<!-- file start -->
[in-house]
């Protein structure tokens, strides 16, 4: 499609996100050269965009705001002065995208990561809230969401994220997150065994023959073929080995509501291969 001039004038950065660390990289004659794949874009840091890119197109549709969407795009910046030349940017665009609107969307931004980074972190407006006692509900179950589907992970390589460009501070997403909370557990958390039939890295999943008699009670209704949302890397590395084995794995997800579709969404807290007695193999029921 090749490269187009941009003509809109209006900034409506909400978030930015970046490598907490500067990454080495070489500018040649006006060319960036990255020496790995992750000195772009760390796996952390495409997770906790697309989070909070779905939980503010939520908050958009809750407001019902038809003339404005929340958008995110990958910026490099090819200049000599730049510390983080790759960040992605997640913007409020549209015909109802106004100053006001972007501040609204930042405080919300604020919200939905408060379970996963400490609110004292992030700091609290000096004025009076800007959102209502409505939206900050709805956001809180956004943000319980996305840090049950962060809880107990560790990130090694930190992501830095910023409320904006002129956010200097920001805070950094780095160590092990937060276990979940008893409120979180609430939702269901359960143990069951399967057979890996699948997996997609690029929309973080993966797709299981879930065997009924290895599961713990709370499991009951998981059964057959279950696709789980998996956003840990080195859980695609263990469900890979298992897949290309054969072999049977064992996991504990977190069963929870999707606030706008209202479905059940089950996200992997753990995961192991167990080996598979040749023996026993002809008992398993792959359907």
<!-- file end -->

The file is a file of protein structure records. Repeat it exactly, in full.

[in-house]
């Protein structure tokens, strides 16, 4: 499609996100050269965009705001002065995208990561809230969401994220997150065994023959073929080995509501291969 001039004038950065660390990289004659794949874009840091890119197109549709969407795009910046030349940017665009609107969307931004980074972190407006006692509900179950589907992970390589460009501070997403909370557990958390039939890295999943008699009670209704949302890397590395084995794995997800579709969404807290007695193999029921 090749490269187009941009003509809109209006900034409506909400978030930015970046490598907490500067990454080495070489500018040649006006060319960036990255020496790995992750000195772009760390796996952390495409997770906790697309989070909070779905939980503010939520908050958009809750407001019902038809003339404005929340958008995110990958910026490099090819200049000599730049510390983080790759960040992605997640913007409020549209015909109802106004100053006001972007501040609204930042405080919300604020919200939905408060379970996963400490609110004292992030700091609290000096004025009076800007959102209502409505939206900050709805956001809180956004943000319980996305840090049950962060809880107990560790990130090694930190992501830095910023409320904006002129956010200097920001805070950094780095160590092990937060276990979940008893409120979180609430939702269901359960143990069951399967057979890996699948997996997609690029929309973080993966797709299981879930065997009924290895599961713990709370499991009951998981059964057959279950696709789980998996956003840990080195859980695609263990469900890979298992897949290309054969072999049977064992996991504990977190069963929870999707606030706008209202479905059940089950996200992997753990995961192991167990080996598979040749023996026993002809008992398993792959359907």